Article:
Posted Aug 13 2010 9:23AM
It's been a summer that's seen the excitement of some teams zooming ahead in the fast lane and others falling behind like an old clunker with its muffler being held up by a coat hanger and smoke pouring from the tailpipe.
Then there are those that have been stuck in the mud, spinning their wheels and going nowhere.
Let's face it, the Hawks were in a tough, almost unwinnable spot. If they had refused to pony up for Joe Johnson, they'd have been accused of being unwilling to pay what it takes to hang with the big boys of the NBA. But by re-upping Johnson to a six-year, $120 million deal, they have boxed themselves in financially to a place where they will be mired in the middle of the pack. Johnson, while a four-time All-Star, is at best the No. 2 option on a great team and, at 29, isn't going to add to his game to get the Hawks out of the second round. Atlanta has proven capable of winning 53 games in the regular season, but has likely dropped back in the Eastern Conference playoff pecking order behind Miami, Orlando, Boston and maybe even Milwaukee.
With apologies to new general manager Dell Demps and new coach Monty Williams, the biggest story of the Hornets' summer was Chris Paul's grumblings of discontent because the Hornets have not significantly upgraded their roster. CP3 sees his good buddy LeBron James go to Miami for fun and frolic on the beach with Dwyane Wade and Chris Bosh and he gets what? The acquisition of Trevor Ariza, the re-signing of journeyman free agent Aaron Gray and a couple of rookies named Craig Brackins and Quincy Pondexter do not make them a playoff contender. Especially when they had to give up Darren Collison. No wonder Paul is giving wedding toasts while fantasizing of a better future.
Not much has gone right since the Hornets won 56 games and finished with the No. 2 seed in the West in 2008. They compounded their problems a year ago by making the deal that sent out the up-and-down Tyson Chandler for the uninspiring play of Emeka Okafor and are now strangling on his whopping contract. Toss in the last year of Peja Stojakovic's big deal and the fact that the former sharpshooter has a hard time staying on the court these days and another season in the Big Easy could be anything but.
The last time they looked, the Magic were coming off back-to-back 59-win seasons and had every reason to feel good about themselves as the class of the Eastern Conference. Then in a whirlwind several hours of early July, the world turns upside down and suddenly Orlando isn't even regarded as the best NBA team in Florida. How do they convince themselves that Chris Duhon and Quentin Richardson compare with LeBron James and Chris Bosh? Duhon gives them more depth at the point behind Jameer Nelson and Richardson brings another outside shooter to loosen up the collapsing defenses on Dwight Howard. But Orlando will still need Howard to improve is free-throw shooting so that he can be a finisher and not a liability to close games. The Magic still need Vince Carter to play at a consistently higher level and Rashard Lewis to return to his 2009 All-Star form if they're going to challenge the new big dogs in Miami for Florida bragging rights.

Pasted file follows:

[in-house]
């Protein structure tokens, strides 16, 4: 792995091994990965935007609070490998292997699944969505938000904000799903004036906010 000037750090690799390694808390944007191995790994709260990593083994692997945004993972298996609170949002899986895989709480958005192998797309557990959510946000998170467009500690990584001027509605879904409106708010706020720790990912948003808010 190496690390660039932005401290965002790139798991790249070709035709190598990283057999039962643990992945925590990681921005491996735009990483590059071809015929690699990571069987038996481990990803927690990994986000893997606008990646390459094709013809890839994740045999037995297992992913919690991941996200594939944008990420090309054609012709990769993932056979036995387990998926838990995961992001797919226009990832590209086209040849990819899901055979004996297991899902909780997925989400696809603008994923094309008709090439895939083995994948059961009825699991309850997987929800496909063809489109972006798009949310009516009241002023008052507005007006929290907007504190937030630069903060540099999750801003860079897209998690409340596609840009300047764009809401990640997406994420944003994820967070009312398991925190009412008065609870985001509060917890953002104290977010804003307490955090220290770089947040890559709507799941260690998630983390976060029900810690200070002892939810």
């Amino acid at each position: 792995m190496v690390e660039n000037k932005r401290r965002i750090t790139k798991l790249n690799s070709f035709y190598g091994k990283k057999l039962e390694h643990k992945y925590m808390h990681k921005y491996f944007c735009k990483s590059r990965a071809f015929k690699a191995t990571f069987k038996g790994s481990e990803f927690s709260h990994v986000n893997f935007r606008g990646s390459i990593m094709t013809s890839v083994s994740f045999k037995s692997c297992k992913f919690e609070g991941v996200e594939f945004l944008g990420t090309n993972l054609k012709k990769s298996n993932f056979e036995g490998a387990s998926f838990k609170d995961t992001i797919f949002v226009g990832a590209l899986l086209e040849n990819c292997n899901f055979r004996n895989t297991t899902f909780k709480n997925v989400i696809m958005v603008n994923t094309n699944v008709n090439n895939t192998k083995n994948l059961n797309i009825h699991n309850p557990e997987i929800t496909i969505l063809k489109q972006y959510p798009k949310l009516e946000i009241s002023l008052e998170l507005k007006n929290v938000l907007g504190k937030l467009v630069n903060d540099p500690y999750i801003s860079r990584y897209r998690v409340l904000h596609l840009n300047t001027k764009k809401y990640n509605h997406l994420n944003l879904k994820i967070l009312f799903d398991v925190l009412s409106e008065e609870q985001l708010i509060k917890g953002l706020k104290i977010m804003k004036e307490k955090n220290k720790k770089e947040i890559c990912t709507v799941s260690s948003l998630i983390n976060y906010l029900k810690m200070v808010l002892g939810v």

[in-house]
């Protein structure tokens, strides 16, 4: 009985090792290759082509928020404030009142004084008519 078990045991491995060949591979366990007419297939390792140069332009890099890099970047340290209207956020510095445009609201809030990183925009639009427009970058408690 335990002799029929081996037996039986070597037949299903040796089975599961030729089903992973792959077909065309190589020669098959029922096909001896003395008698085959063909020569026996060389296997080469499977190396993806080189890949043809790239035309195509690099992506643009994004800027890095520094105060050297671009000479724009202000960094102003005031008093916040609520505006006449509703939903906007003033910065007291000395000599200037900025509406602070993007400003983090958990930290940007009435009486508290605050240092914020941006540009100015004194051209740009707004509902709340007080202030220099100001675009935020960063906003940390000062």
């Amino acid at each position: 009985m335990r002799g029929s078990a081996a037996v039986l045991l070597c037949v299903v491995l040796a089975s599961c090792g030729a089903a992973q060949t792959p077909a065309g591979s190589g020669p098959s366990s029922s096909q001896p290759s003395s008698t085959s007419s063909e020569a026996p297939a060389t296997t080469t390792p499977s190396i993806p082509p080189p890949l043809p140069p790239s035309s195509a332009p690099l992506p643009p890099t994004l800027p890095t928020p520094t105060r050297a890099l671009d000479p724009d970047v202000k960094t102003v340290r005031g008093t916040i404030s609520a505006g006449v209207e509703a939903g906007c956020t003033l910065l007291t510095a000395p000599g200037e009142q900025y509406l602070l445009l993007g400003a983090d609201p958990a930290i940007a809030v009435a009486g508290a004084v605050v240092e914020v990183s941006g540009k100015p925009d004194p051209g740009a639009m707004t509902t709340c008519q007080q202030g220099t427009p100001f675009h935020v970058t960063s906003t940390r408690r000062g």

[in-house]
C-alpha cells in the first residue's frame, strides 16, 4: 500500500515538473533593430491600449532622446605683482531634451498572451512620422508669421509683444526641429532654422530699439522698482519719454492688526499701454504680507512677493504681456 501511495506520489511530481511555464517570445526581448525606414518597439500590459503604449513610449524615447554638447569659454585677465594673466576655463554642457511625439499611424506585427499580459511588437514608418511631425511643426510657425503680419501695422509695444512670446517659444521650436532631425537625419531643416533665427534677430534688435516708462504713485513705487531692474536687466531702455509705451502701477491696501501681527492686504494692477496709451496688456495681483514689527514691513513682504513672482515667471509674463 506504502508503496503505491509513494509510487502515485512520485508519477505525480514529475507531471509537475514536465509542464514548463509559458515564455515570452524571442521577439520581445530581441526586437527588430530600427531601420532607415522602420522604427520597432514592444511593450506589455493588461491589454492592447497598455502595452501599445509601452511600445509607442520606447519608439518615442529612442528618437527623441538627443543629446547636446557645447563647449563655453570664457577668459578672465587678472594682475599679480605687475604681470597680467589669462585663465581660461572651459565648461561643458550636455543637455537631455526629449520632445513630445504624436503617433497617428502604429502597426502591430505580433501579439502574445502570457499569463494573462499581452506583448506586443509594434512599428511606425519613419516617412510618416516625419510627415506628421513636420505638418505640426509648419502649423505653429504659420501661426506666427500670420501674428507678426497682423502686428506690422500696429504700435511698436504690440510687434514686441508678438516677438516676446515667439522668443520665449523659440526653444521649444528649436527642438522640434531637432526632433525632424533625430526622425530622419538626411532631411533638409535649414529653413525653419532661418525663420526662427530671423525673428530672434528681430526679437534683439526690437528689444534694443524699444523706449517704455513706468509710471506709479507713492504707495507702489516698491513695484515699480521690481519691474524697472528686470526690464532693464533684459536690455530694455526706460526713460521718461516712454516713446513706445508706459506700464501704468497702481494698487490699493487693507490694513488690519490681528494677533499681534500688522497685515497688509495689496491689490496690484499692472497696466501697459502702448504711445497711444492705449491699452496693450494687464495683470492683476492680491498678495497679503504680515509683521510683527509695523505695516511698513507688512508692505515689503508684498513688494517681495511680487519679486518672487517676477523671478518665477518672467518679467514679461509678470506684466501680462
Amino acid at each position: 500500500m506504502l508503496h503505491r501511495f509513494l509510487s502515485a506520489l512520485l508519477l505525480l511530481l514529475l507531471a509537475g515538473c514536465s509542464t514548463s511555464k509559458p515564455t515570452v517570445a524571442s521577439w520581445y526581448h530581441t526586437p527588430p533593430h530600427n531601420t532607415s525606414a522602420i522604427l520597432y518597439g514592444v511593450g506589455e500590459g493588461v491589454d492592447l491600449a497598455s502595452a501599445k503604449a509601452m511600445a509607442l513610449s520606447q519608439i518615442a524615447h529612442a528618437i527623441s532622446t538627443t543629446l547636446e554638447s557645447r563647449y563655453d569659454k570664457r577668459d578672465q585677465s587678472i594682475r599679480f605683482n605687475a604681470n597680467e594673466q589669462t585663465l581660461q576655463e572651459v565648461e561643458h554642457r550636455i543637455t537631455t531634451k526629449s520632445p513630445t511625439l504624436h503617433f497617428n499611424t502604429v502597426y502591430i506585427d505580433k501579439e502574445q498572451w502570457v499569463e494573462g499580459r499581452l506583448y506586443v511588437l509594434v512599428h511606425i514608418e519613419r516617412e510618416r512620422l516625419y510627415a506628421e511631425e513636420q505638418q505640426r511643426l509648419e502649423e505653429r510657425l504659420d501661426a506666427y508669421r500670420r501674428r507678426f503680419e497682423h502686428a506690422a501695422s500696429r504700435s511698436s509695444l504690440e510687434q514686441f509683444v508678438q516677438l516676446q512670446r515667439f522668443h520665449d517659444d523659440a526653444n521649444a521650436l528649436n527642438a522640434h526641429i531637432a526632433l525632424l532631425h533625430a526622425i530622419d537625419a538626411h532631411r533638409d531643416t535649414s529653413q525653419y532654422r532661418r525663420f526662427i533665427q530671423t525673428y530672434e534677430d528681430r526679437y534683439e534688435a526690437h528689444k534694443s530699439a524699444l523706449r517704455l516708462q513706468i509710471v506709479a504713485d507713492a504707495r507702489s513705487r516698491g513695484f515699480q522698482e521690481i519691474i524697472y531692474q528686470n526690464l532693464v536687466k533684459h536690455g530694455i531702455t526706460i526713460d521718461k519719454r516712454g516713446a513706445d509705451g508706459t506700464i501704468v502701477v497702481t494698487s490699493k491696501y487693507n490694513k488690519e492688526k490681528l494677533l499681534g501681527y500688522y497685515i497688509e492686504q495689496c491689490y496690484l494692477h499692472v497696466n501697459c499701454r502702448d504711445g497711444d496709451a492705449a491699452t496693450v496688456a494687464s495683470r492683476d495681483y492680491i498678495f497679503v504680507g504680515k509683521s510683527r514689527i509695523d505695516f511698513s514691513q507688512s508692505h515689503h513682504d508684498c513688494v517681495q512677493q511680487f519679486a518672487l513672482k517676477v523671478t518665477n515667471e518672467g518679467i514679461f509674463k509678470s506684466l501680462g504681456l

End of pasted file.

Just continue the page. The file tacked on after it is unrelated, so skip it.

They have new ownership and new players and a new attitude. Again. No franchise seems to delight in constantly blowing up the laboratory like the Warriors. Don Nelson, now the winningest coach in NBA history, says he'll stay on the beach in Maui until management makes up its mind about what it wants to do with the final year of his contract. Last year's up-and-coming big man prospect Anthony Randolph -- the star of summer league -- was dealt to New York in a deal that landed former Knicks All-Star David Lee. He should enjoy the up-tempo running style playing with Monta Ellis and Rookie of the Year runner-up Stephen Curry. But Andris Biedrins is grumbling and seems to want out and their first-round pick Ekpe Udoh is already sidelined 4-6 months with a wrist injury. This movie is like the Rocky Horror Picture Show where everyone knows all the lines.
In pet stores all over the world, there are hamsters running inside those little wheels who chuckle at the notion of the Clippers ever making any progress. Can you really celebrate a summer whose highlight so far is that last year's No. 1 draft pick, Blake Griffin, hasn't suffered another season-ending injury? They cleared out all of that salary cap space, told themselves they were a serious contender in the LeBron Sweepstakes and even got a brief sitdown with The King. They did land free agents Randy Foye and Ryan Gomes and gave Vinny Del Negro a soft landing spot as their new coach. At the end of the day, they're still the Clippers, running in circles, until proving otherwise.
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